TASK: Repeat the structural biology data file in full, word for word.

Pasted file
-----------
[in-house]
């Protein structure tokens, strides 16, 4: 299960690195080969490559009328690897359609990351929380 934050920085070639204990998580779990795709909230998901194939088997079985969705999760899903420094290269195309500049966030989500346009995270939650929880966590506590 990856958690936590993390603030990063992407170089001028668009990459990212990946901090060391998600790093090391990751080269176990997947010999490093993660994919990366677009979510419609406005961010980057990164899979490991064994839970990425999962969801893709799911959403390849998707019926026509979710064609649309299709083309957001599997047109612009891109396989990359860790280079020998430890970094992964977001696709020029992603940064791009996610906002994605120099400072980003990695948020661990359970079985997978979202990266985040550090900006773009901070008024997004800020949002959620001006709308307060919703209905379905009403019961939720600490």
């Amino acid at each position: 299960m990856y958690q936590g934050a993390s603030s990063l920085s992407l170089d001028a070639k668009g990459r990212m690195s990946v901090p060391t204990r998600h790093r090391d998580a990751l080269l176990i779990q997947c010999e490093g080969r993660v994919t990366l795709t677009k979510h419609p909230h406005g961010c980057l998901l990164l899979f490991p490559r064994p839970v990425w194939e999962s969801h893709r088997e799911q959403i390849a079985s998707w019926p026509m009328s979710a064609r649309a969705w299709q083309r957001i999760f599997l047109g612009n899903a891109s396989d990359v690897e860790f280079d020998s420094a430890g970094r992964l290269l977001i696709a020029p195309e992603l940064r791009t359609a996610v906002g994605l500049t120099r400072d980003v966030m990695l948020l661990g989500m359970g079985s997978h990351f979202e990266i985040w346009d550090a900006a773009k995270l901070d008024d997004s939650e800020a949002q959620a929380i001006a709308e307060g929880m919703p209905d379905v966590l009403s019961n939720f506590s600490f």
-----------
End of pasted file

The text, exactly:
[in-house]
């Protein structure tokens, strides 16, 4: 299960690195080969490559009328690897359609990351929380 934050920085070639204990998580779990795709909230998901194939088997079985969705999760899903420094290269195309500049966030989500346009995270939650929880966590506590 990856958690936590993390603030990063992407170089001028668009990459990212990946901090060391998600790093090391990751080269176990997947010999490093993660994919990366677009979510419609406005961010980057990164899979490991064994839970990425999962969801893709799911959403390849998707019926026509979710064609649309299709083309957001599997047109612009891109396989990359860790280079020998430890970094992964977001696709020029992603940064791009996610906002994605120099400072980003990695948020661990359970079985997978979202990266985040550090900006773009901070008024997004800020949002959620001006709308307060919703209905379905009403019961939720600490």
């Amino acid at each position: 299960m990856y958690q936590g934050a993390s603030s990063l920085s992407l170089d001028a070639k668009g990459r990212m690195s990946v901090p060391t204990r998600h790093r090391d998580a990751l080269l176990i779990q997947c010999e490093g080969r993660v994919t990366l795709t677009k979510h419609p909230h406005g961010c980057l998901l990164l899979f490991p490559r064994p839970v990425w194939e999962s969801h893709r088997e799911q959403i390849a079985s998707w019926p026509m009328s979710a064609r649309a969705w299709q083309r957001i999760f599997l047109g612009n899903a891109s396989d990359v690897e860790f280079d020998s420094a430890g970094r992964l290269l977001i696709a020029p195309e992603l940064r791009t359609a996610v906002g994605l500049t120099r400072d980003v966030m990695l948020l661990g989500m359970g079985s997978h990351f979202e990266i985040w346009d550090a900006a773009k995270l901070d008024d997004s939650e800020a949002q959620a929380i001006a709308e307060g929880m919703p209905d379905v966590l009403s019961n939720f506590s600490f």